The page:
Ransomware threats and cyberattacks make headlines when large companies are targeted or suffer data breaches, but no organization should assume it’s immune. If your company makes money—or possesses data or other online assets that have value—you are a target, no matter how small.

Just as locking your office doors and using a physical security system are a normal part of many daily operations, comprehensive cybersecurity should be an established daily priority rather than an afterthought. Microsoft has repeatedly emphasized in recent years that our partners should adopt a Zero Trust mindset to protect themselves: verify explicitly, use least-privileged access, and assume breaches are likely.

At Microsoft, we recognize companies face difficulties in educating their employees and end users about sophisticated and expansive online threats. We’re providing tools and training to help organizations that don’t have time or budget to develop and maintain top-notch security training. As digital attacks rise, we need to work together as partners to defend against them.

Reasons to prioritize cybersecurity

Cyberattacks represent serious, material threats to businesses, and digital assets often have value that exceeds the cost of replacing physical assets. Ransomware attacks surged by 1,070 percent from July 2020 to June 2021, and 88 percent of security leaders say phishing attacks have affected their organizations. Additionally, the FBI Internet Crime Report identified phishing as the top digital crime type for victim complaints in 2020, with the number of reports doubling year over year.

While these statistics are eye-opening, the challenge we all face is helping people and organizations see how this personally affects them. Many security training efforts don’t make clear the relevance of cybersecurity to your day-to-day life. But online threats can greatly impact the operations of an organization and the lives of its customers and employees. We need to design and participate in training that makes that clear.

As customers, we also need to pay attention to what companies that have our data are doing to protect it. If you run an organization, any claims of being careful with data security and customer privacy should be reinforced by evidence of that effort. For example, I trust that my bank cares about security because it forces multifactor authentication on me every time I log into the bank’s app or website. If I call the bank, an employee won’t start divulging information until I provide a second method of identifying myself, such as a question that only I can answer.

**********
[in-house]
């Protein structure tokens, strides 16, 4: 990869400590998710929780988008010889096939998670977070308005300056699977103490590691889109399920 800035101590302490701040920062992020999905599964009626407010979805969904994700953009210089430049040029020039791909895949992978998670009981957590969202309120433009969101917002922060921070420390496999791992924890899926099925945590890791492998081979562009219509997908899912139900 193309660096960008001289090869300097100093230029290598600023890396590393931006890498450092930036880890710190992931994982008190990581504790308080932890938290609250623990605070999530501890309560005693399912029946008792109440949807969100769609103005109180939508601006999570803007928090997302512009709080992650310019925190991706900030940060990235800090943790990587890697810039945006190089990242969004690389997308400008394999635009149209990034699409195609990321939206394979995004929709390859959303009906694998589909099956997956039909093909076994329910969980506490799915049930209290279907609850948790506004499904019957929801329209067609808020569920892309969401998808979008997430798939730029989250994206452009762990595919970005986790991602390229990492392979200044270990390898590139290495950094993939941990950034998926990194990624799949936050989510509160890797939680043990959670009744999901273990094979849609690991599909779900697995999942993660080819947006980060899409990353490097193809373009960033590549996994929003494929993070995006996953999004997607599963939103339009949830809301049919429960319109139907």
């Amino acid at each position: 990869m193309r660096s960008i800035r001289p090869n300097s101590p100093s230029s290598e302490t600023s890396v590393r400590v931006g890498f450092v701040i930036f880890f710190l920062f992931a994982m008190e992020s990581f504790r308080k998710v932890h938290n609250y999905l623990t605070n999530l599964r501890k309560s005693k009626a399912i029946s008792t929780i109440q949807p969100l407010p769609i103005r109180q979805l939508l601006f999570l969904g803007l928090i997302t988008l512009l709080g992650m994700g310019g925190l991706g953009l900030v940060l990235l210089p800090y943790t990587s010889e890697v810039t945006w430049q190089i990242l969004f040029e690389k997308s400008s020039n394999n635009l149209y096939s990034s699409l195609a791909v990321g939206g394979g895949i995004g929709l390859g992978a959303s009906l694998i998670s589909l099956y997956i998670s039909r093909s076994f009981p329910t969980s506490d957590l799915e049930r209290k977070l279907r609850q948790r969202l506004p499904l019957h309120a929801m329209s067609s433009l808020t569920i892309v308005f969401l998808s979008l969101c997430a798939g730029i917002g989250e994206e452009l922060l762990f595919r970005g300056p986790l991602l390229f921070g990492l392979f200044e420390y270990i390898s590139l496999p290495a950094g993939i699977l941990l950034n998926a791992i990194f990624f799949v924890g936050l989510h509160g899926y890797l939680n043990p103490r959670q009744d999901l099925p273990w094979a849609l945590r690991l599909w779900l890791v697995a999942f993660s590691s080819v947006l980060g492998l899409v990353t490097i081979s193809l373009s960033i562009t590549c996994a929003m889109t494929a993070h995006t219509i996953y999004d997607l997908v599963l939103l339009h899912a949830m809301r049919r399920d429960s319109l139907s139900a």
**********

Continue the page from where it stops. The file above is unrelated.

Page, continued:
Controls like these aren’t perfect, but they are visible steps that organizations can take to show that they care about security. While some customers may express annoyance at multifactor authentication, these tools demonstrate that security and privacy are customer service priorities.

Increase security knowledge at all levels

Executive leaders must recognize that a company’s online security is increasingly a reflection of company leadership. Digital security is frequently becoming a topic at shareholder meetings, in the boardroom, and at company all-hands discussions. While it isn’t expected that CEOs should be able to explain how an attacker accomplishes identity theft, they need to provide resources for security initiatives, including strengthening their employees’ security skills.

“If you don’t have buy-in from the top of the organization, and you’re just focused on checking boxes, that’s a little bit different than leading with security and saying everything that we do needs to have a security focus,” says President and CEO Rohana Meade of Synergy Technical LLC, one of our Microsoft partners. “Everyone in the organization absolutely has to be on board with implementing secure solutions.”


As Meade says, everyone in your organization should be versed in security to a certain extent. Instead of requiring a short annual training session, we should strive to make security training more frequent, engaging, and more likely to lead to ingrained security habits. We’ve tried to do this at Microsoft by breaking our training on security, privacy, and compliance into a series of episodes. The recurring characters in this series make mistakes and decisions you follow like a reality TV show. The stories are so entertaining that our employees who participated in the stories have become internal celebrities, and you can even buy t-shirts with their characters’ faces on them. That tells us the training is being absorbed, which should be the goal of every organization’s training program.

A variety of organizations can provide this type of security training for your employees. Additionally, to address a shortage of security-skilled employees in the tech industry, the Microsoft Partner Network has committed to a skilling campaign in nearly two dozen nations.

If your company is using Microsoft Defender for Office 365, however, you already have access to world-class training that covers the most common real-world security issues we see and how to effectively address them. If an organization leverages a partner to run these training simulations several times a year, it can help employees truly understand security threats and how to identify them.

Learn more about Microsoft Security and our partners

As incidents of ransomware, phishing, and data breaches increase, prioritizing your organization’s security is crucial. We want to help by rolling out stronger threat protection to prevent potential security disruptions. We also support our partners in making sure all employees, not just those directly responsible for online security, stay current Zero Trust principles to minimize risk.

Microsoft regularly hosts security-focused workshops and training events for our partners. Our next Days of the Defender event will be held in person in the U.S. on Aug. 2-3; registration is open now.


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